I’m not sure what about those seven words motivated me, but I suddenly feel like I can tackle it again. Maybe it’s my impending visit to Scotland to “visit” my Dad this summer, maybe I’ve just gotten to a place where I feel relatively stable for the first time in a long time, maybe it’s just because I want to – need to – write.  
So, with Patti’s support, I’m going to try this again. It may not be the greatest story ever told and it may never make it to the desk of a publisher, but it’s my story and damn it, I owe it to myself to write it… one page at a time.

60 days to a new body – or higher wine tolerance

Ever have one of those moments where you catch your reflection in a store window or mirror in a store and you do a double-take, but not  in a good way?
That was me on Thursday. I caught a glimpse of myself in a suit I used to love to wear that made me feel like I could take on the world. But instead of taking on the world, I felt like my ass was taking it over.
I know we are our own worst critics – I think my ass is the size of Texas most days, although my boyfriend insists it’s never exceeded a small town. (Thanks, love.)
Since I’ve moved out, I’ve slowly let go of my work out routine. I have more responsibility. I live further from the gym now. The summer came and it was too nice to spend time inside working out. I could make every excuse in the book but the reality is, I just didn’t make exercising a priority. Going out with friends, sleeping in, wine nights and House of Cards happened instead of boot camp, regular seawall runs and lunchtime salads.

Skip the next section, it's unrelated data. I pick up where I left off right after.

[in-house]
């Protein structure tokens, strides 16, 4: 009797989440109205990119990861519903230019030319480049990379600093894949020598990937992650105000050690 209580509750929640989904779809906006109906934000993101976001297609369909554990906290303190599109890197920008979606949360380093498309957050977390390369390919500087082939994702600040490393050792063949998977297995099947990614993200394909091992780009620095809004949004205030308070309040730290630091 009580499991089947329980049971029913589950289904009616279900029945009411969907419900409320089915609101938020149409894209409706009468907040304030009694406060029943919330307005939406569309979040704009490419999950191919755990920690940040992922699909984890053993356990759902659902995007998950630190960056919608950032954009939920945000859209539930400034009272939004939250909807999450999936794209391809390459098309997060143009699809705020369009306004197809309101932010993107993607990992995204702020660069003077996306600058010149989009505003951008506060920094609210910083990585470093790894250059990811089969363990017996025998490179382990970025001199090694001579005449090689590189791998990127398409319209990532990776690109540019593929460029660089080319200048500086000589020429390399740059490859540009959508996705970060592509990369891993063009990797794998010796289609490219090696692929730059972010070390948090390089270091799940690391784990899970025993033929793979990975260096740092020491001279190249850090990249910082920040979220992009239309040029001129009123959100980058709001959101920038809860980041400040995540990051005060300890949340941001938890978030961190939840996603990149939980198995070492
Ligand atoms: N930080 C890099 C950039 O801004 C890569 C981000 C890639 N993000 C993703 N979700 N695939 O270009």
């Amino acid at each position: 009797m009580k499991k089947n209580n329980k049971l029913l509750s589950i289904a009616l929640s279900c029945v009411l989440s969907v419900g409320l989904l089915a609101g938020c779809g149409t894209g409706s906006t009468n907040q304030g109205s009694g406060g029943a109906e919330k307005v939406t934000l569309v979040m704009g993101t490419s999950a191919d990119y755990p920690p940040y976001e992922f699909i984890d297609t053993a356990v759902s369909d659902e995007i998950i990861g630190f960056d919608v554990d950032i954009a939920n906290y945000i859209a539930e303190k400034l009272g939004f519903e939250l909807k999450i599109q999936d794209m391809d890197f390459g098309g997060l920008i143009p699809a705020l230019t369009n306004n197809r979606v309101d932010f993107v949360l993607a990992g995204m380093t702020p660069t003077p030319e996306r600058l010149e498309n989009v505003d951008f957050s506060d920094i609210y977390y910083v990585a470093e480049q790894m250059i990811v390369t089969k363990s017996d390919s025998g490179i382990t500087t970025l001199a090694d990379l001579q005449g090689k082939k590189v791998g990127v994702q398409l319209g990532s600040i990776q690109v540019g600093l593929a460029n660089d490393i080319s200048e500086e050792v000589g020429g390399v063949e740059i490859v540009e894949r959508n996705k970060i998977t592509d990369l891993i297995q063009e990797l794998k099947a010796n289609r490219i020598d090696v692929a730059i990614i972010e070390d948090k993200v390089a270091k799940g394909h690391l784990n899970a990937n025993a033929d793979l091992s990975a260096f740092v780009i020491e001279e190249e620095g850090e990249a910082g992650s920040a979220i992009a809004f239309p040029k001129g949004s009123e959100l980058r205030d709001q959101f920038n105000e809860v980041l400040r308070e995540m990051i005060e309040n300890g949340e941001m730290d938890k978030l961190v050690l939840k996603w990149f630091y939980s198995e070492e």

So, after crying for 20 minutes in my car in The Bay parkade, I pulled myself together and did what any normal person would do when they need to change something: I consoled myself in wine, crummy food, and over-priced vodka all weekend. Hey, it was my birthday.
I made myself a promise that I’d start something, although I wasn’t sure what.

Now, don’t get me wrong – I’m not suggesting I need to lose 100 pounds or become some body building babe, I just want to feel and look healthy.
Gone are the days when I can run a 5K on a Wednesday and Thursday, still eat pop tarts for breakfast and manage to lose a few pounds for a Friday night party. Now, if I even so much as look at a slice of cheesecake, I feel my pants getting tight.
 So, when times get tough and age wreaks havoc on your metabolism, it’s time to find a workout that’s tougher. I’m calling on Shaun T and Insanity to kick my butt into shape. He did it once two years ago and I know he’ll do it again.
The program is 60 days and to say its crazy intense is as much of an understatement as Vancouver is kind of a nice place to live. It’s seriously hard. You sweat buckets. Your muscles ache day after day. 
But it’s worth it. 
Right now, my behind has more dimples than a golf ball and I couldn’t do more than four push ups if my life depended on it. No, really – I’m that weak. But everyone has to start somewhere.
My goal is in 60 days, my booty will rival a smooth bowling ball and I will lift my own body weight without moaning like an amateur female tennis player. Or, at the very least, I will just feel stronger.

I can see this going one of two ways: either I’ll become a workout demon and stick to the plan, or I’ll start to see results, let workouts slide and become more committed to drinking wine than doing squats.

I suppose either way I’ll have built up a tolerance – either for strength or wine. I’m inclined to argue they’re both equally important.